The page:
Williamson: I'd take Kaepernick. I know it's a tough sell right now, since Wilson's team has beaten Kaepernick and the 49ers three of the past four times they've met, including the NFC title game, and the fact that Wilson has won a Super Bowl. I respect the value of Super Bowl wins and believe quarterback is the most critical position in sports. I'm sure I will smell like a homer with the Kaepernick pick. But moving forward, I just think Kaepernick has a higher ceiling. I think he can take over games more than Wilson can at a higher rate. Players built like Kaepernick and as athletic as Kaepernick just don't exist. He is special. He works extremely hard at his craft and is well coached. I'd take him, and I wouldn't look back. This isn't a knock on Wilson. He is proven and is going to be great. But if I'm starting a team, I'm taking Kaepernick, and I bet more general managers would agree than would disagree.

 

Rapid Reaction: Ravens 34, 49ers 31

February, 3, 2013
2/03/13
10:45
PM ET

NEW ORLEANS -- Thoughts on the San Francisco 49ers' 34-31 defeat to the Baltimore Ravens in Super Bowl XLVII:

What it means: The 49ers came excruciatingly close to a sixth Super Bowl title, but they couldn't draw up or execute the winning plays with four shots from the Baltimore 5-yard line. Overall, they made too many mistakes to win the game. The 49ers' total collapse early in the game raises questions about their readiness for the Super Bowl after a week filled with the usual distractions, plus the one cornerback Chris Culliver created with his derogatory comments during the week.

What I liked: The 49ers again showed an ability to weather a rough start against a playoff team.

Tight end Vernon Davis repeatedly exploited a speed advantage against Ray Lewis and the Baltimore defense early in the game. Davis even got in Lewis' face to rub it in at one point early in the second quarter.

Patrick Willis and Darcel McBath saved the 49ers late in the second quarter when they chased down Ravens kicker Justin Tucker short of a first down on a fake field-goal try. The 49ers trailed 14-3 at the time, so the stop was important for them.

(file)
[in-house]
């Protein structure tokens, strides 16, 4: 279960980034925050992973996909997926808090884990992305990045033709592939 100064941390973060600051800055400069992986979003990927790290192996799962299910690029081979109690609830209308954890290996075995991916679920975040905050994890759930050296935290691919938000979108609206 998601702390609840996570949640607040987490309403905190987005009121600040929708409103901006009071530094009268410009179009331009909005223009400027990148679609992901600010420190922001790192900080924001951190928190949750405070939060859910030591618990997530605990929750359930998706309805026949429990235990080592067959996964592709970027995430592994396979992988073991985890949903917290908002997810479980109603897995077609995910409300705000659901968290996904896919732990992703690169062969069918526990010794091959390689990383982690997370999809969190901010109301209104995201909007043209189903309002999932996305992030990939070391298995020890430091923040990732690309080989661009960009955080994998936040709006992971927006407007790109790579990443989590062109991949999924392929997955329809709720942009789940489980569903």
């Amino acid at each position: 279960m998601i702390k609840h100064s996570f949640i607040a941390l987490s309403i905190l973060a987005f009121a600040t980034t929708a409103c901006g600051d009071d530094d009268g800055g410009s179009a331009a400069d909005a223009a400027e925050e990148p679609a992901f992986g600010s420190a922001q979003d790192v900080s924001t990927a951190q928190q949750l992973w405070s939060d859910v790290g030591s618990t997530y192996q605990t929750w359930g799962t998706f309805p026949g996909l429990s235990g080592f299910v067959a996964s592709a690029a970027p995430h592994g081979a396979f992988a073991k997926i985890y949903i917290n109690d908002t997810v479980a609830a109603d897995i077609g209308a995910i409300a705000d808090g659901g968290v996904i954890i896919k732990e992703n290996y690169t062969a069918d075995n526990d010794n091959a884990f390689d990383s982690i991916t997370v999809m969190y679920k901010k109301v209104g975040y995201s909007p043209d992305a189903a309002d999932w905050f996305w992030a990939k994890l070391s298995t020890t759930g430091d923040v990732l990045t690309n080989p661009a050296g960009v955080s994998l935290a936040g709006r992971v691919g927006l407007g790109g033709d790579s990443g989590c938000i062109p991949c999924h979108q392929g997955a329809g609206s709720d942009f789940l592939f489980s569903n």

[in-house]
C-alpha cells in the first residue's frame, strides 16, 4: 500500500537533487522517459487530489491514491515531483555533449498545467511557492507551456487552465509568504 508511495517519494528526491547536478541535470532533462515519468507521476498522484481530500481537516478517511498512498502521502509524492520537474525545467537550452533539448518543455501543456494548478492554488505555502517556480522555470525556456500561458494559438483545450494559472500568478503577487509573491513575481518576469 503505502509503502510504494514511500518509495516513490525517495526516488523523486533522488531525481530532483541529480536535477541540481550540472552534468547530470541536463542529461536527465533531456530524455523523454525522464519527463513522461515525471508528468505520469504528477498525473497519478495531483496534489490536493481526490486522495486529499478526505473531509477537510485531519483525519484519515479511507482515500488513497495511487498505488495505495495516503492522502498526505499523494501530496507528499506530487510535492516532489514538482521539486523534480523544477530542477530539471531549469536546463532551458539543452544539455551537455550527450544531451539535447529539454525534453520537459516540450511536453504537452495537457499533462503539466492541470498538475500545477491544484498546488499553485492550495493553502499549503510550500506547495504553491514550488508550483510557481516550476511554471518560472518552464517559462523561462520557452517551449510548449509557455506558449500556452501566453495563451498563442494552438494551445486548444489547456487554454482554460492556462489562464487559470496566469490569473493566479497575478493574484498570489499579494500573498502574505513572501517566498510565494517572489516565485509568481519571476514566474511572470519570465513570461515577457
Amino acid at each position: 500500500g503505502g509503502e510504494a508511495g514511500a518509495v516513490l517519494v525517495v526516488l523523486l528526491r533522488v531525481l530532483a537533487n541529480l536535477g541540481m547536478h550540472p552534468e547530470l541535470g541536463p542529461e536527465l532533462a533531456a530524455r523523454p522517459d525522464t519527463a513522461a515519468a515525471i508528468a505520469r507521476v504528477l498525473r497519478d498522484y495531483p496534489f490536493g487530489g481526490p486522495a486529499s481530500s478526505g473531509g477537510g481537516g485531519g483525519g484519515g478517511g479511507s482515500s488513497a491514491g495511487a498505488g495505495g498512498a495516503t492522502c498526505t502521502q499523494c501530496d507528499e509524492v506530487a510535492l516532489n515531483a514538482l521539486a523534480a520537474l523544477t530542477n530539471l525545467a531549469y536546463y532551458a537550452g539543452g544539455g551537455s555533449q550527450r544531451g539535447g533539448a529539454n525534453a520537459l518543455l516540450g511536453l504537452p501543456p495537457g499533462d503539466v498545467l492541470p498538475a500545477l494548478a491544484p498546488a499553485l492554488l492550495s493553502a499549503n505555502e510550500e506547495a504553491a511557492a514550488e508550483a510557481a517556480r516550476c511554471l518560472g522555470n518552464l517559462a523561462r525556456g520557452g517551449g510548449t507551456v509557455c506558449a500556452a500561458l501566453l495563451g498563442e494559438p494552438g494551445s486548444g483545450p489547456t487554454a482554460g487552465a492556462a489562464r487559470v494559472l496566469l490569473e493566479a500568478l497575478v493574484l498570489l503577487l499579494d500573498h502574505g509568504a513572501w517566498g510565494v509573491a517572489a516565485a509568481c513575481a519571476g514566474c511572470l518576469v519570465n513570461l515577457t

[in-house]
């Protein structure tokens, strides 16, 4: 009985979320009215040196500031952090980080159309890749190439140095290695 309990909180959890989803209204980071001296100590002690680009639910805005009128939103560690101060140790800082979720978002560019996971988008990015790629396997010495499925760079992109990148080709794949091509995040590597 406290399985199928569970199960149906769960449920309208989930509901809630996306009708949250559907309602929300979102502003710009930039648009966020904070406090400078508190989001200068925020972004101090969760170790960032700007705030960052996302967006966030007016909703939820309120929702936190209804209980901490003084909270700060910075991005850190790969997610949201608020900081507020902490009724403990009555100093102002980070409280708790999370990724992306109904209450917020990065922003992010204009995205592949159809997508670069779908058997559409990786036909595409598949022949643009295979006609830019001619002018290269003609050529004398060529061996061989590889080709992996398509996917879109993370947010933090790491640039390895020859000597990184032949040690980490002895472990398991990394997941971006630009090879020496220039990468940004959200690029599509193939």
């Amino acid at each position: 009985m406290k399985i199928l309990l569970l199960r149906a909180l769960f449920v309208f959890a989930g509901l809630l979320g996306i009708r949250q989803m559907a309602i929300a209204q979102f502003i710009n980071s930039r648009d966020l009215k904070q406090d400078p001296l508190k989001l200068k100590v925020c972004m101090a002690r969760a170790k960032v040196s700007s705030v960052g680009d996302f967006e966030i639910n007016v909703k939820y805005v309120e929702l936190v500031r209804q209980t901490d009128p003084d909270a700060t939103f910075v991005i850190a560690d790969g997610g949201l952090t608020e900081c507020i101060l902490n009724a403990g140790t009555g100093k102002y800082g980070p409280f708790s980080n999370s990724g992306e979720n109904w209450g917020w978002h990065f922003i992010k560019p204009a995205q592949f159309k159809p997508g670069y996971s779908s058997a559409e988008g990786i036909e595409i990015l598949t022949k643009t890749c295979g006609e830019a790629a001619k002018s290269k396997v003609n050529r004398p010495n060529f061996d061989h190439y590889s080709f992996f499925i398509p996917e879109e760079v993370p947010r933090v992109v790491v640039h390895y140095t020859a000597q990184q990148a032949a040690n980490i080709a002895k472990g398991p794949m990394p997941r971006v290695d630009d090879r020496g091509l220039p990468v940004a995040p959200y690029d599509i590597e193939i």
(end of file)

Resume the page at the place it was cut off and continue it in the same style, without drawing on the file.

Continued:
Michael Crabtree capped his most impressive season with another mostly impressive performance. He made a tough catch on a high pass early in the game. Crabtree also knocked down Ravens defensive backs Cary Williams and Bernard Pollard on his way to a 31-yard touchdown reception to pull San Francisco within 28-13 midway through the third quarter.

Davis, who topped 100 yards receiving, wasn't the only tight end making an impact in this game. Second tight end Delanie Walker blasted Ravens safety Ed Reed to help free Frank Gore for a touchdown run. Walker also planted Ravens kick returner Jacoby Jones as the momentum was turning late in the third quarter.

What I didn't like: The 49ers were sloppy early in the game. A formation penalty wiped out a 20-yard gain on their first play. The 49ers appeared to have a mixup in the backfield later in the drive. That was no way to start the game on offense after having two weeks to prepare. It got worse.

The bad start gave the Ravens good field position on their first possession. And when the defense held on third-and-9, an offsides penalty against Ahmad Brooks gave Baltimore another chance, setting up a touchdown pass on third-and-4.

The 49ers blew it again early in the second quarter when LaMichael James lost a fumble, allowing the Ravens to recover at their own 25-yard line. That led to another Ravens touchdown, and San Francisco gave the ball right back to the Ravens when Colin Kaepernick overthrew Randy Moss, finding Reed instead.

Allowing a 108-yard kickoff return to open the second half nearly killed the 49ers' chances for a comeback. They suddenly trailed by a 28-6 margin.

The 49ers let seven of the final 11 seconds run off while the Ravens ran around the end zone with the football before taking a safety. That left only four seconds on the clock when Baltimore executed a free kick. Having a few additional seconds might have given the 49ers a chance to return the ball into field-goal range, or run a play before attempting a field goal.

Early trend continues: The Ravens scored first. They became the fifth consecutive 49ers opponent to score first, joining Atlanta, Green Bay, Arizona and Seattle. San Francisco came back to beat the Falcons, Packers and Cardinals heading into Super Bowl XLVII.